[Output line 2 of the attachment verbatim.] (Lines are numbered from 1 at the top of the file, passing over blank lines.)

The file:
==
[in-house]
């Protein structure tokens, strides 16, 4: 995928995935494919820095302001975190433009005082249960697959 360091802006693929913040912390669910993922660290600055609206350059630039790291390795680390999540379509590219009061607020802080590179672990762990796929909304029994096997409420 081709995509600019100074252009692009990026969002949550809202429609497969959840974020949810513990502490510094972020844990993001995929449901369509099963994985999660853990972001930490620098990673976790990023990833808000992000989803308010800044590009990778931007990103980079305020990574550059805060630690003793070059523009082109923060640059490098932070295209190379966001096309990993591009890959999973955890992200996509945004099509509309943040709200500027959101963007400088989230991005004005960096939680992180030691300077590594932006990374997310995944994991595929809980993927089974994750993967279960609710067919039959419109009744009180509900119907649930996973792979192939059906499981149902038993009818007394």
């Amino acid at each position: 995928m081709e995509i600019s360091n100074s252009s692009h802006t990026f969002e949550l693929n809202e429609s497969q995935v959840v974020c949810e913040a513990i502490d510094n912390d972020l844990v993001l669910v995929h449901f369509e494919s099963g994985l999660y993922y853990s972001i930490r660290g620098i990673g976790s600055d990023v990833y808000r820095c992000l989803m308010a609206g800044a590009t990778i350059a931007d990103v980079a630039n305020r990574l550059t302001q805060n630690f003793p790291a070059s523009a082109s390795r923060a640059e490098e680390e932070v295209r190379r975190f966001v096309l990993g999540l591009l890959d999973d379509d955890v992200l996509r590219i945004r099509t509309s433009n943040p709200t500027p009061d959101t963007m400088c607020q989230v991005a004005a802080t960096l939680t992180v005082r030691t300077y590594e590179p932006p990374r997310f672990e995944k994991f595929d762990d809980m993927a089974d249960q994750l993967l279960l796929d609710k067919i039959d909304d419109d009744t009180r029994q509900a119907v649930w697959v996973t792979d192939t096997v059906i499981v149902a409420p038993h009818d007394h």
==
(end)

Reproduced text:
């Protein structure tokens, strides 16, 4: 995928995935494919820095302001975190433009005082249960697959 360091802006693929913040912390669910993922660290600055609206350059630039790291390795680390999540379509590219009061607020802080590179672990762990796929909304029994096997409420 081709995509600019100074252009692009990026969002949550809202429609497969959840974020949810513990502490510094972020844990993001995929449901369509099963994985999660853990972001930490620098990673976790990023990833808000992000989803308010800044590009990778931007990103980079305020990574550059805060630690003793070059523009082109923060640059490098932070295209190379966001096309990993591009890959999973955890992200996509945004099509509309943040709200500027959101963007400088989230991005004005960096939680992180030691300077590594932006990374997310995944994991595929809980993927089974994750993967279960609710067919039959419109009744009180509900119907649930996973792979192939059906499981149902038993009818007394």